Wednesday, August 12, 2009

Global confidence is rebounding


Here's a pretty impressive and uplifting chart. It's the Bloomberg Professional Confidence Index, and it is "comprised of responses about the outlook for the global economy, from users globally. A value above 50 indicates a positive sentiment about the global economy from all Bloomberg respondents." This is not exactly a scientific survey, but it leaves no doubt as to whether the outlook has improved. This is dramatic improvement in a relatively short time frame. Confidence (the loss of) was one of the key ingredients in last year's free-fall, and now confidence is coming back big-time. That's very good news.

5 comments:

Public Library said...

Scott,

If everything is going so well, then the Fed is probably 50bps behind the curve. How long can they go before they are 100, 200, 300bps back?

In addition, last time I checked, the Fed was not in a position of power to stop asset bubbles from inflating.

Scott Grannis said...

I said awhile back I thought it was time for the Fed to start moving, so now I would agree that they are probably 50 bps behind the curve. Commodities are higher, gold is higher, the dollar is weaker, the curve is steeper. All signs that money is too easy.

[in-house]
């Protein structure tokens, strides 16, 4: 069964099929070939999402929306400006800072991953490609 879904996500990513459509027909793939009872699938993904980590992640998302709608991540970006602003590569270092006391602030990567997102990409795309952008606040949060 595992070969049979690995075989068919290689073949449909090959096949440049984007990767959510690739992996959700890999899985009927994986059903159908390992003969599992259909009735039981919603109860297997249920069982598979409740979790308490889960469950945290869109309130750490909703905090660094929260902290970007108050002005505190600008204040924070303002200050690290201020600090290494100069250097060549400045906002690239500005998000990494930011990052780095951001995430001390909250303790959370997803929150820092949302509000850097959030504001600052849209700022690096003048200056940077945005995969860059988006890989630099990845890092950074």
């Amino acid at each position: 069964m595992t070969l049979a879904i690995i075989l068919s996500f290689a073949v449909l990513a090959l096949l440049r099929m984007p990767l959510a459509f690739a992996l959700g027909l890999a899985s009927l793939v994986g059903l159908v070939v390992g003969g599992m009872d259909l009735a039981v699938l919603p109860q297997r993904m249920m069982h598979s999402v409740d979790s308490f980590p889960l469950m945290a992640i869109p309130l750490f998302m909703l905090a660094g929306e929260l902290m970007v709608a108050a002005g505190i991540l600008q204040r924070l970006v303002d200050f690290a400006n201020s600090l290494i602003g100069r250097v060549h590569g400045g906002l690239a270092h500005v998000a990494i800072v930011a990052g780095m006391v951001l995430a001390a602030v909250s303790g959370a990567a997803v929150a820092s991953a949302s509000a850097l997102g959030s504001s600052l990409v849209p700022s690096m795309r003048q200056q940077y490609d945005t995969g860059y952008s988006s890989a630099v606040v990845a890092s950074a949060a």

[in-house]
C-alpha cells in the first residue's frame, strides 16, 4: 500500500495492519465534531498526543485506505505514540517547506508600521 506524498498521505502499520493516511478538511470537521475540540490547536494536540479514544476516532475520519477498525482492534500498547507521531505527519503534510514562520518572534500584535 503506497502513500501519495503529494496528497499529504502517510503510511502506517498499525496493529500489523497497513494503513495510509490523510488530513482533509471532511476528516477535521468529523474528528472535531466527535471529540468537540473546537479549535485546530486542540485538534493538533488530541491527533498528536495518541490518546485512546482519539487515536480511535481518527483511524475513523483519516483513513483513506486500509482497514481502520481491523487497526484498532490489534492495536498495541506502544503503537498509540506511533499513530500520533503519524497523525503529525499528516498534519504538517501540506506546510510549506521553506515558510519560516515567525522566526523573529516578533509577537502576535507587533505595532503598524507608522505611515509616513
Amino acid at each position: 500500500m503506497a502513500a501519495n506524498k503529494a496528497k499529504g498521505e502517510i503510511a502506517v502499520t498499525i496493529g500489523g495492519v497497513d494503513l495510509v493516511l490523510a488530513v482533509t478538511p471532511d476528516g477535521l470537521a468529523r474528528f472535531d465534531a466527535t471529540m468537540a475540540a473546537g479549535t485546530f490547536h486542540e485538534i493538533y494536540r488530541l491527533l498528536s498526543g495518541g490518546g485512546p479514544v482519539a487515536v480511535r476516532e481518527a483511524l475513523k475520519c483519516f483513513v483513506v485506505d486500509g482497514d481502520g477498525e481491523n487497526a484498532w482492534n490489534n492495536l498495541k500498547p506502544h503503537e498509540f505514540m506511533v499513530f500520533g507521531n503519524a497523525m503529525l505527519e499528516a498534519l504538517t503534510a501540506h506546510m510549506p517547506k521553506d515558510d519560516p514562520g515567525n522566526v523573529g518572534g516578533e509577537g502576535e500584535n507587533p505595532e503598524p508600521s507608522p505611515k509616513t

However I don't see signs that things are getting out of control. We'll have to watch the progress of the above indicators and see.

Charging the Fed or any other federal agency with stopping bubbles is a fantasy. No one has the ability to identify bubbles (since they are only bubbles after the face). I think that if the Fed stuck to its knitting (watching sensitive asset prices as a guide, or adopting a gold standard), then bubbles would never form. If I could prove that, however I could become the next Fed Chairman, and I would have a very easy job.

MW said...

Scott - new paper from the Dallas Fed may be of interest.
http://dallasfed.org/institute/wpapers/2009/0034.pdf

Scott Grannis said...

I like the part that says the Fed shouldn't try to fine-tune the economy (to deal with short term problems of insufficient demand), and they shouldn't try to clean up after messes occur.

But how in the world are they going to preemptively tighten when a bubble is forming? How will they know it's a bubble in the first place? Why not just say they should tighten if they see evidence of easy money--if gold and commodity prices are rising and the dollar is falling? Those are the bubbles that count for something.

MW said...

"Why not just say they should tighten if they see evidence of easy money"

Some guesses: they focus on goods and services inflation, not asset price inflation; they're Keynesian and see inflation as driven by the output gap; they don't seem to care much about the dollar.